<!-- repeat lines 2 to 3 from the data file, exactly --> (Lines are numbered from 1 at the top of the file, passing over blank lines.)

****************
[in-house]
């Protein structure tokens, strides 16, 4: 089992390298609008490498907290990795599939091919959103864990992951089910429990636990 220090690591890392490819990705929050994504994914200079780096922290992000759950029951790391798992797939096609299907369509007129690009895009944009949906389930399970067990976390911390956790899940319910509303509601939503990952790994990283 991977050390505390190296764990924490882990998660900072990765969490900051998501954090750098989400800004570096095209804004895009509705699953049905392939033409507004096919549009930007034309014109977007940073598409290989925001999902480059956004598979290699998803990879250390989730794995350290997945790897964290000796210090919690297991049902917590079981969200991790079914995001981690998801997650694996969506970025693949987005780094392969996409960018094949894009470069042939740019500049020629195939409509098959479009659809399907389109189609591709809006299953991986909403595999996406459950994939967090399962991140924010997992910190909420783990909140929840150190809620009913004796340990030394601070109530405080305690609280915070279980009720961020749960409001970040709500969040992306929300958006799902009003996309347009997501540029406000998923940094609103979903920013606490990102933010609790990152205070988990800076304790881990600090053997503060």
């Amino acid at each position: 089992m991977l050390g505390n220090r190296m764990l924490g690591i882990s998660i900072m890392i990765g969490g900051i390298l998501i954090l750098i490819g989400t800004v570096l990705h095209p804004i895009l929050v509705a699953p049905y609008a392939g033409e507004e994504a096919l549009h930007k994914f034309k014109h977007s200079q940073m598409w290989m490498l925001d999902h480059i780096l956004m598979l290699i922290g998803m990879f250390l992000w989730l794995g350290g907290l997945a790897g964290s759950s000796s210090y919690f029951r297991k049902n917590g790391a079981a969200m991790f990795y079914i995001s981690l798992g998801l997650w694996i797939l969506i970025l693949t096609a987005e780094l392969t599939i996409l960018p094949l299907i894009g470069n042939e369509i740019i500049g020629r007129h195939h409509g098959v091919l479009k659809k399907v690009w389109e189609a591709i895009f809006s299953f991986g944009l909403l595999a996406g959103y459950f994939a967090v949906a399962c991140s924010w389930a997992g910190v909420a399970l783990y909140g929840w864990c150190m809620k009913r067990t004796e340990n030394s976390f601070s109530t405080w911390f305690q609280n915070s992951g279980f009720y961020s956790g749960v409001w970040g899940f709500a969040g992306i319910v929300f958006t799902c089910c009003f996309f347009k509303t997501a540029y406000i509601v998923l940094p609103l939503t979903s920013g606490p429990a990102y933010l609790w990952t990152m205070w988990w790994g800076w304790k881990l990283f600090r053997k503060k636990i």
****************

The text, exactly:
């Protein structure tokens, strides 16, 4: 089992390298609008490498907290990795599939091919959103864990992951089910429990636990 220090690591890392490819990705929050994504994914200079780096922290992000759950029951790391798992797939096609299907369509007129690009895009944009949906389930399970067990976390911390956790899940319910509303509601939503990952790994990283 991977050390505390190296764990924490882990998660900072990765969490900051998501954090750098989400800004570096095209804004895009509705699953049905392939033409507004096919549009930007034309014109977007940073598409290989925001999902480059956004598979290699998803990879250390989730794995350290997945790897964290000796210090919690297991049902917590079981969200991790079914995001981690998801997650694996969506970025693949987005780094392969996409960018094949894009470069042939740019500049020629195939409509098959479009659809399907389109189609591709809006299953991986909403595999996406459950994939967090399962991140924010997992910190909420783990909140929840150190809620009913004796340990030394601070109530405080305690609280915070279980009720961020749960409001970040709500969040992306929300958006799902009003996309347009997501540029406000998923940094609103979903920013606490990102933010609790990152205070988990800076304790881990600090053997503060």
């Amino acid at each position: 089992m991977l050390g505390n220090r190296m764990l924490g690591i882990s998660i900072m890392i990765g969490g900051i390298l998501i954090l750098i490819g989400t800004v570096l990705h095209p804004i895009l929050v509705a699953p049905y609008a392939g033409e507004e994504a096919l549009h930007k994914f034309k014109h977007s200079q940073m598409w290989m490498l925001d999902h480059i780096l956004m598979l290699i922290g998803m990879f250390l992000w989730l794995g350290g907290l997945a790897g964290s759950s000796s210090y919690f029951r297991k049902n917590g790391a079981a969200m991790f990795y079914i995001s981690l798992g998801l997650w694996i797939l969506i970025l693949t096609a987005e780094l392969t599939i996409l960018p094949l299907i894009g470069n042939e369509i740019i500049g020629r007129h195939h409509g098959v091919l479009k659809k399907v690009w389109e189609a591709i895009f809006s299953f991986g944009l909403l595999a996406g959103y459950f994939a967090v949906a399962c991140s924010w389930a997992g910190v909420a399970l783990y909140g929840w864990c150190m809620k009913r067990t004796e340990n030394s976390f601070s109530t405080w911390f305690q609280n915070s992951g279980f009720y961020s956790g749960v409001w970040g899940f709500a969040g992306i319910v929300f958006t799902c089910c009003f996309f347009k509303t997501a540029y406000i509601v998923l940094p609103l939503t979903s920013g606490p429990a990102y933010l609790w990952t990152m205070w988990w790994g800076w304790k881990l990283f600090r053997k503060k636990i």